News for Youse: Enigmatic Fairy Circles are "alive", and coroner rules out "bath salts" in Miami face-eating
Locals call them the footprints of the gods. Others call them Fairy Circles; round patches of barren earth, tens of thousands of them, measuring between two and 12 meters in diameter, inexplicably dotting a 2400 kilometer stretch of extremely harsh landscape between Angola and South Africa.
Nobody knows what these things really are, and lots of theories have been floated and then dismissed, ranging from termites, to underground gases, to fungi. The Amazing Randi probably thinks they’re man made (not that we asked him), but a biologist in Florida has at least added some details to the mystery, figuring out that Fairy Circles have an average lifespan of 41 years.
Walter Tschinkel first saw the Fairy Circles while visiting a nature reserve in Namibia in 2005. Examining satellite photographs, Tschinkel confirmed that “the circles were alive—or at least they were dynamic.” According to this report in Science magazine, “Tschinkel calculated that most smaller circles arise and vanish every 24 years, whereas larger circles last up to 75 years.”
Make of that what you will. Turning to another bottomless riddle, authorities in Florida have confirmed what News for Youse knew all along.
Writes CBS Miami: “Rudy Eugene, the Causeway Cannibal who ate the face off a homeless man he attacked along the MacArthur Causeway, was apparently not high on bath salts or any other exotic street drug at the time of the attack, according to a report released Wednesday by the Miami-Dade Medical Examiner.”The only substance returned in the toxicology report was cannabis. Interestingly, Eugene was said to have been self-medicating with ganja to deal with his violent tendencies. Even more interestingly, Eugene had also sworn off the herb at a Bible study a few days before the attack. Maketh of that what thou wilt.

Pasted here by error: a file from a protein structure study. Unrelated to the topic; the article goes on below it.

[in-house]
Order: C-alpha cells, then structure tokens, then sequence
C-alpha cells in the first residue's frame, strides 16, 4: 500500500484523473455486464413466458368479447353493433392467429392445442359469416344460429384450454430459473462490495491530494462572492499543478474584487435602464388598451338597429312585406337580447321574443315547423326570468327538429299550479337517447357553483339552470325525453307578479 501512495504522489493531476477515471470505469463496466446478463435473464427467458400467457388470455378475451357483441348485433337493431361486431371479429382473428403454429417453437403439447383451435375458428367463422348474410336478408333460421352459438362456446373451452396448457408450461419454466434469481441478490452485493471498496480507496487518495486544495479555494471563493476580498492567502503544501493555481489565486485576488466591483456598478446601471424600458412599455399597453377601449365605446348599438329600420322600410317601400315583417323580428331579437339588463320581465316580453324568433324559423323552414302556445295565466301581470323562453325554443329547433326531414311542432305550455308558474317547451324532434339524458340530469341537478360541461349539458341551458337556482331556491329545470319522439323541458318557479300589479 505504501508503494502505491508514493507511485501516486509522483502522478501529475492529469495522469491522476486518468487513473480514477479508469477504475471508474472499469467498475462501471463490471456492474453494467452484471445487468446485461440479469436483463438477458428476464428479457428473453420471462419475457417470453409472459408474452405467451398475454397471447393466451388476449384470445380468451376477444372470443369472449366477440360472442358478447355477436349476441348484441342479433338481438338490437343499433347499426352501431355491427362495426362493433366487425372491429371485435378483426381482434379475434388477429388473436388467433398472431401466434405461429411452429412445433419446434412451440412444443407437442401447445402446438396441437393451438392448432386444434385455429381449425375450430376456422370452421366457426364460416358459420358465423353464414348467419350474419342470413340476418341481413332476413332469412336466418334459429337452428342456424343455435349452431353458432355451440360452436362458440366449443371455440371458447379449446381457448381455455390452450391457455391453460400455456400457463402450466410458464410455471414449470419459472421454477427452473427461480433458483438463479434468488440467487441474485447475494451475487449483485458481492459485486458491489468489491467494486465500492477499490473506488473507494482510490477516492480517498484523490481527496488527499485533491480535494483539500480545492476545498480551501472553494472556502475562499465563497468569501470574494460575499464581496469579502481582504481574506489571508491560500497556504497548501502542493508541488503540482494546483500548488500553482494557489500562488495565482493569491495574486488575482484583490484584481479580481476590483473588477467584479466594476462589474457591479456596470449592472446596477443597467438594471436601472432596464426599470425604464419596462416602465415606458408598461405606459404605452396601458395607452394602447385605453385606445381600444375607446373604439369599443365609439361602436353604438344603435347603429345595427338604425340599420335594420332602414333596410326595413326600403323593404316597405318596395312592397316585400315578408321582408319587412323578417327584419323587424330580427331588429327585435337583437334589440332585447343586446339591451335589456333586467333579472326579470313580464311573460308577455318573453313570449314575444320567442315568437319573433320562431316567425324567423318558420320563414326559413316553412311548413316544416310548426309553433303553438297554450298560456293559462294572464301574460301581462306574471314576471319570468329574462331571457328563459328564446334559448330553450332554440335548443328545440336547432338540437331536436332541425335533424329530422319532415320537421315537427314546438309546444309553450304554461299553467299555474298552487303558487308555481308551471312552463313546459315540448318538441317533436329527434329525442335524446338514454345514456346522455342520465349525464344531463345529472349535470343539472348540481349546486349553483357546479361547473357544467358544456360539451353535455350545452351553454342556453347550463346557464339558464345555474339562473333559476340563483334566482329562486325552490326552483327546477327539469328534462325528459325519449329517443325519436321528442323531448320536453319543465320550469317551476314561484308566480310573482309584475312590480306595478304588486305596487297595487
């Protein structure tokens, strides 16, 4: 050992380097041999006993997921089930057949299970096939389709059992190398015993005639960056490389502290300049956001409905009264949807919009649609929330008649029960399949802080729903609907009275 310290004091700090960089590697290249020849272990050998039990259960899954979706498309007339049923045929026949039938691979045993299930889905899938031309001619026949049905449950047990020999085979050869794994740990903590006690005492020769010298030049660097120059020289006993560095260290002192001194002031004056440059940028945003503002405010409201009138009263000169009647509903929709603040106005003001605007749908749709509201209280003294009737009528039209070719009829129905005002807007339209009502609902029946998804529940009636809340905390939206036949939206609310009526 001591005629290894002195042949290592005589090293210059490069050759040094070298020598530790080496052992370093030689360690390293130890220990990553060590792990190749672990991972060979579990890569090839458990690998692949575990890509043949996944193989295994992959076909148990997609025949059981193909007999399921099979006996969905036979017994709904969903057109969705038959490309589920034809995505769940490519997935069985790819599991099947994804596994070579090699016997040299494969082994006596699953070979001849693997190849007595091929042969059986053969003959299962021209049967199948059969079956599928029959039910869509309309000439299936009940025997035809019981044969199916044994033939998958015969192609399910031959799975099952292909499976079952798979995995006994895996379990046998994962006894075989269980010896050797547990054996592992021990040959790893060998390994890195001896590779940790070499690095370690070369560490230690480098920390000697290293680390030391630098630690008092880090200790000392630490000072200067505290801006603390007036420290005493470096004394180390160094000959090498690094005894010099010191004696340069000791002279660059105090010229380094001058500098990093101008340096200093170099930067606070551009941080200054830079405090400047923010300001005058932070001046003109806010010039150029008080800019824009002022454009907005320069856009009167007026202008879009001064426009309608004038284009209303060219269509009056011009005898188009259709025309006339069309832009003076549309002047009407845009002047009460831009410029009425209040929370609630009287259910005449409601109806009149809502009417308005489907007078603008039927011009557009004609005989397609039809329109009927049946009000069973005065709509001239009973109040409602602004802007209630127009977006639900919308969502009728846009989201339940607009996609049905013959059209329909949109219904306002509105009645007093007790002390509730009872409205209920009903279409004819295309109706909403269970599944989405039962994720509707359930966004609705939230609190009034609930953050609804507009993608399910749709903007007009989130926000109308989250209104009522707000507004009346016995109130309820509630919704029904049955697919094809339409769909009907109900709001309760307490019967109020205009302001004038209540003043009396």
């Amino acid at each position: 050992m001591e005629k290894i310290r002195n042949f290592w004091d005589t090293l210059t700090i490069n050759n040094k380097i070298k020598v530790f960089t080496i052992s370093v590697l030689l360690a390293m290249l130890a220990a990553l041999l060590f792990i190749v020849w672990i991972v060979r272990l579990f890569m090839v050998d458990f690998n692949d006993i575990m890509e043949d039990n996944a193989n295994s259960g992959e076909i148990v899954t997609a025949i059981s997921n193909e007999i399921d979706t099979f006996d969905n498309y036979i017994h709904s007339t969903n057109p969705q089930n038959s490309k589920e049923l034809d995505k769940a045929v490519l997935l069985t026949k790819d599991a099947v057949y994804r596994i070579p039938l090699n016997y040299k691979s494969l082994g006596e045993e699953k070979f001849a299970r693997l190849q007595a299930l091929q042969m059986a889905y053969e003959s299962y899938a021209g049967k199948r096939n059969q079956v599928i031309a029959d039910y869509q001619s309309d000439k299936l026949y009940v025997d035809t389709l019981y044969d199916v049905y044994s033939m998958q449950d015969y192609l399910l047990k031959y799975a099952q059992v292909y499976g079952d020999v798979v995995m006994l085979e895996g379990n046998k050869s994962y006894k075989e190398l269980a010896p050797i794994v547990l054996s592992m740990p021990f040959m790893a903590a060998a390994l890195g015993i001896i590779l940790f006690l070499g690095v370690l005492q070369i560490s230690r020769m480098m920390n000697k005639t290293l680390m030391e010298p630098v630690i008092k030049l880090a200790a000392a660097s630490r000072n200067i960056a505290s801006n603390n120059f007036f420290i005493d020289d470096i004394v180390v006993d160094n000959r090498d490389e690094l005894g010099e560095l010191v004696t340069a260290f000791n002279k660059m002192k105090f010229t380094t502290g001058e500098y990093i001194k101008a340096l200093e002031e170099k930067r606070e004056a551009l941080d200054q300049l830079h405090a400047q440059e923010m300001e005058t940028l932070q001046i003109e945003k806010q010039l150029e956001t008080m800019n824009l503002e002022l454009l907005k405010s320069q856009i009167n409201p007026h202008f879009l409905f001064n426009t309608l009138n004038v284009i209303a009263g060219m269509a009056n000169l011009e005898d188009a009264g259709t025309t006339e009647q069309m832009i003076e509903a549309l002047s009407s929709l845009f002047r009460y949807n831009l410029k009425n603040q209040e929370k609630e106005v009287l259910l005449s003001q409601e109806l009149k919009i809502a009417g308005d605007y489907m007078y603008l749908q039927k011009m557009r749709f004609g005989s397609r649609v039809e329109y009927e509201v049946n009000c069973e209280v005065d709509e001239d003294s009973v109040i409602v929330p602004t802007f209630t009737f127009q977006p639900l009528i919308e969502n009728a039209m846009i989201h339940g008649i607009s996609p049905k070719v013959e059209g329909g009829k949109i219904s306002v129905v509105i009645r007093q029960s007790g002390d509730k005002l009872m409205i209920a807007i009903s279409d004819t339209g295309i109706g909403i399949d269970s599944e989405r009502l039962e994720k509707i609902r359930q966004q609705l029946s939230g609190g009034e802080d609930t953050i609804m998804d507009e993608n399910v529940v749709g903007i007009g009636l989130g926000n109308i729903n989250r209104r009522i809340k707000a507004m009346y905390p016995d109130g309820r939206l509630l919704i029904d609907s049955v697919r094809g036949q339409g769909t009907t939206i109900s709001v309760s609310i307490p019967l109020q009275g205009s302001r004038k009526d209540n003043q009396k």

Turning to the biggest mystery of all, things are looking bad for Dean Del Mastro. Elections Canada is investigating the hapless Conservative MP’s 2008 campaign expenses, and now two cheques have surfaced showing that a family member was involved in a scheme to illegally finance the election bid.
Dave Del Mastro’s firm Deltro Electric paid (read: reimbursed) $1050 to two of its employees, days after they both contributed $1000 to his cousin’s campaign. In a statutory declaration, one of the recipients claimed that some 11 Deltro employees were asked to participate in the phony donation-reimbursement caper, along with another seven friends and family members—none of which was disclosed as per Elections Canada guidelines.The extra 50 bucks was Del Mastro’s way of saying thank you for (allegedly) breaking the law on his behalf, proving at least that he’s one cheap motherfucker, if nothing else. It's nice to know that democracy can be bought for less than a meal for two at the Keg.
You can follow Adrian Mack's contribution to the lobotomizing techno-nightmare known as Twitter at @AdrianMacked.